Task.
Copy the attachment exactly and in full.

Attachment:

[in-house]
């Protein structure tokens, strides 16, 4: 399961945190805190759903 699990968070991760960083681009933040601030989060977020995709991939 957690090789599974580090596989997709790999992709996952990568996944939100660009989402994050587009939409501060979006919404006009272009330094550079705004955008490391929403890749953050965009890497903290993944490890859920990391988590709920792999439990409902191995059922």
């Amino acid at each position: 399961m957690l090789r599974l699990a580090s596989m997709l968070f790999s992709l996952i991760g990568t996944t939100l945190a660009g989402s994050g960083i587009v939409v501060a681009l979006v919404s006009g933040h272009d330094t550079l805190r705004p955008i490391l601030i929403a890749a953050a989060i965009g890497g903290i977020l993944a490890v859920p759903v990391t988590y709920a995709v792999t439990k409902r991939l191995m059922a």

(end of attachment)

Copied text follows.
[in-house]
């Protein structure tokens, strides 16, 4: 399961945190805190759903 699990968070991760960083681009933040601030989060977020995709991939 957690090789599974580090596989997709790999992709996952990568996944939100660009989402994050587009939409501060979006919404006009272009330094550079705004955008490391929403890749953050965009890497903290993944490890859920990391988590709920792999439990409902191995059922």
């Amino acid at each position: 399961m957690l090789r599974l699990a580090s596989m997709l968070f790999s992709l996952i991760g990568t996944t939100l945190a660009g989402s994050g960083i587009v939409v501060a681009l979006v919404s006009g933040h272009d330094t550079l805190r705004p955008i490391l601030i929403a890749a953050a989060i965009g890497g903290i977020l993944a490890v859920p759903v990391t988590y709920a995709v792999t439990k409902r991939l191995m059922a």